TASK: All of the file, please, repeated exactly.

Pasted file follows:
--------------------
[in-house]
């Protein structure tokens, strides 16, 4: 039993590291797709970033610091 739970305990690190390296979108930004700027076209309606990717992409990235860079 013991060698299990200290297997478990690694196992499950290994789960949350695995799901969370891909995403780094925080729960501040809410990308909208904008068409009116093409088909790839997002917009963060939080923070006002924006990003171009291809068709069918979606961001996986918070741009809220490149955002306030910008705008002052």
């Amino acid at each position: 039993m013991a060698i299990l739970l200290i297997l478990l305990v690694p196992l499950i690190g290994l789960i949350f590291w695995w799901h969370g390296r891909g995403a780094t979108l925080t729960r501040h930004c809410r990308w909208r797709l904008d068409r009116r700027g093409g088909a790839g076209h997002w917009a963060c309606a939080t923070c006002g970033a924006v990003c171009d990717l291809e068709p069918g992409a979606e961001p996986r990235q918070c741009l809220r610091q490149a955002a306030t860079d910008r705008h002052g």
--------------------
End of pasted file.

[in-house]
């Protein structure tokens, strides 16, 4: 039993590291797709970033610091 739970305990690190390296979108930004700027076209309606990717992409990235860079 013991060698299990200290297997478990690694196992499950290994789960949350695995799901969370891909995403780094925080729960501040809410990308909208904008068409009116093409088909790839997002917009963060939080923070006002924006990003171009291809068709069918979606961001996986918070741009809220490149955002306030910008705008002052």
């Amino acid at each position: 039993m013991a060698i299990l739970l200290i297997l478990l305990v690694p196992l499950i690190g290994l789960i949350f590291w695995w799901h969370g390296r891909g995403a780094t979108l925080t729960r501040h930004c809410r990308w909208r797709l904008d068409r009116r700027g093409g088909a790839g076209h997002w917009a963060c309606a939080t923070c006002g970033a924006v990003c171009d990717l291809e068709p069918g992409a979606e961001p996986r990235q918070c741009l809220r610091q490149a955002a306030t860079d910008r705008h002052g």